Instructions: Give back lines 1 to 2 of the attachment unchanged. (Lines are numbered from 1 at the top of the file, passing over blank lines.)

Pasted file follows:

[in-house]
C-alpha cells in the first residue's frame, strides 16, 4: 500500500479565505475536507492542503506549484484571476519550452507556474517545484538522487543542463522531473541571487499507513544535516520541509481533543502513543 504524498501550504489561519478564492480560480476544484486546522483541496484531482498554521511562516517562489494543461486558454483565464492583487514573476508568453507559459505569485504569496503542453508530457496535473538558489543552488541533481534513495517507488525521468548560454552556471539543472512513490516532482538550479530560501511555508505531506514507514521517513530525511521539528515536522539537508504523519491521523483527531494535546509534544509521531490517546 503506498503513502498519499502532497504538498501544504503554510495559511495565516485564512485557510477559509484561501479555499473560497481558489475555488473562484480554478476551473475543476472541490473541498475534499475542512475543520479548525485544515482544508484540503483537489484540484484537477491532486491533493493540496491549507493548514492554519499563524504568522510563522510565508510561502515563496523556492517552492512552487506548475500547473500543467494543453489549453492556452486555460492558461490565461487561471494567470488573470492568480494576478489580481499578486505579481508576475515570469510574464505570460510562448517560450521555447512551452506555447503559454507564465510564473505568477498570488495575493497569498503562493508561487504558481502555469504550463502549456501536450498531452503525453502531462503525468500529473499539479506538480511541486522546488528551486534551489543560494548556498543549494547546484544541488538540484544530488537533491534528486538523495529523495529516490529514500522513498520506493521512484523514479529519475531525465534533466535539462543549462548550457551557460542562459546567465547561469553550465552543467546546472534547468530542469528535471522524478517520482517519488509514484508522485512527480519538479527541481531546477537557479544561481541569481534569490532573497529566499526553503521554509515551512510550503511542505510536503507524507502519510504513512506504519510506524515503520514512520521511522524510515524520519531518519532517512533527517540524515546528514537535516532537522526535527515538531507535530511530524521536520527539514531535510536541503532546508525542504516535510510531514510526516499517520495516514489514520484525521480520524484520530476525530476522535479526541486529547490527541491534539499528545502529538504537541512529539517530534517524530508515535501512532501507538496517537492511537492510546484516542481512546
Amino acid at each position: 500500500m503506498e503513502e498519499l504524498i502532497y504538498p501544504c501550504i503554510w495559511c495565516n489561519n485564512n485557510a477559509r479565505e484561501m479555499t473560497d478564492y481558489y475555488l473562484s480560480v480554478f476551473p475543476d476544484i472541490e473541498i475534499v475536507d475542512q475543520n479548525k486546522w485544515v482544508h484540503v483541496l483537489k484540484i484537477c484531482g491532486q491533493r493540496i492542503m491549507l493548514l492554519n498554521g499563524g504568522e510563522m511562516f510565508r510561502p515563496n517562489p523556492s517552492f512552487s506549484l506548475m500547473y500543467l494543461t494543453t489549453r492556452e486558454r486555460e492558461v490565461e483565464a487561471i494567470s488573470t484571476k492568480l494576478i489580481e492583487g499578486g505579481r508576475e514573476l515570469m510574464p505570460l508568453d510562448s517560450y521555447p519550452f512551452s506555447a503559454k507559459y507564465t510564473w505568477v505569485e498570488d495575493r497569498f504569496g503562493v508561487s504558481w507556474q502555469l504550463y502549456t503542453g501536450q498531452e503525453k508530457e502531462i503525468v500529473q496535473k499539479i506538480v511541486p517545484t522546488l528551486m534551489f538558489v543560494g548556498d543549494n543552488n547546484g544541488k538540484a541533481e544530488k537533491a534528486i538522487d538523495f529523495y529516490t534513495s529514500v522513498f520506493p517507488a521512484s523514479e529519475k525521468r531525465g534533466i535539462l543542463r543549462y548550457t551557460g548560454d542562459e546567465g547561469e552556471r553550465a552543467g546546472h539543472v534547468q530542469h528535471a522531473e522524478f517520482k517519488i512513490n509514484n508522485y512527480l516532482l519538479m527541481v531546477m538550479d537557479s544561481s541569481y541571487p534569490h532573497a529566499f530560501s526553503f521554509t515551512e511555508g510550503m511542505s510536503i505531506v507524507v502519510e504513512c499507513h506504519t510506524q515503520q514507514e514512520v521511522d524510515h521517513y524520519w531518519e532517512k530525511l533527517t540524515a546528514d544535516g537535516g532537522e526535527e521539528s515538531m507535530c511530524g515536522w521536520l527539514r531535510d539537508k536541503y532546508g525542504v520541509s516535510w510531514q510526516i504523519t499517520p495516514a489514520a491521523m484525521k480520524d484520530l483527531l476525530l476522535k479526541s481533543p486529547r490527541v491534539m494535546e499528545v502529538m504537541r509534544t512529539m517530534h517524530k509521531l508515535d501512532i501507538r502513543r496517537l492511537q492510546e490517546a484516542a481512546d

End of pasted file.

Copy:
[in-house]
C-alpha cells in the first residue's frame, strides 16, 4: 500500500479565505475536507492542503506549484484571476519550452507556474517545484538522487543542463522531473541571487499507513544535516520541509481533543502513543 504524498501550504489561519478564492480560480476544484486546522483541496484531482498554521511562516517562489494543461486558454483565464492583487514573476508568453507559459505569485504569496503542453508530457496535473538558489543552488541533481534513495517507488525521468548560454552556471539543472512513490516532482538550479530560501511555508505531506514507514521517513530525511521539528515536522539537508504523519491521523483527531494535546509534544509521531490517546 503506498503513502498519499502532497504538498501544504503554510495559511495565516485564512485557510477559509484561501479555499473560497481558489475555488473562484480554478476551473475543476472541490473541498475534499475542512475543520479548525485544515482544508484540503483537489484540484484537477491532486491533493493540496491549507493548514492554519499563524504568522510563522510565508510561502515563496523556492517552492512552487506548475500547473500543467494543453489549453492556452486555460492558461490565461487561471494567470488573470492568480494576478489580481499578486505579481508576475515570469510574464505570460510562448517560450521555447512551452506555447503559454507564465510564473505568477498570488495575493497569498503562493508561487504558481502555469504550463502549456501536450498531452503525453502531462503525468500529473499539479506538480511541486522546488528551486534551489543560494548556498543549494547546484544541488538540484544530488537533491534528486538523495529523495529516490529514500522513498520506493521512484523514479529519475531525465534533466535539462543549462548550457551557460542562459546567465547561469553550465552543467546546472534547468530542469528535471522524478517520482517519488509514484508522485512527480519538479527541481531546477537557479544561481541569481534569490532573497529566499526553503521554509515551512510550503511542505510536503507524507502519510504513512506504519510506524515503520514512520521511522524510515524520519531518519532517512533527517540524515546528514537535516532537522526535527515538531507535530511530524521536520527539514531535510536541503532546508525542504516535510510531514510526516499517520495516514489514520484525521480520524484520530476525530476522535479526541486529547490527541491534539499528545502529538504537541512529539517530534517524530508515535501512532501507538496517537492511537492510546484516542481512546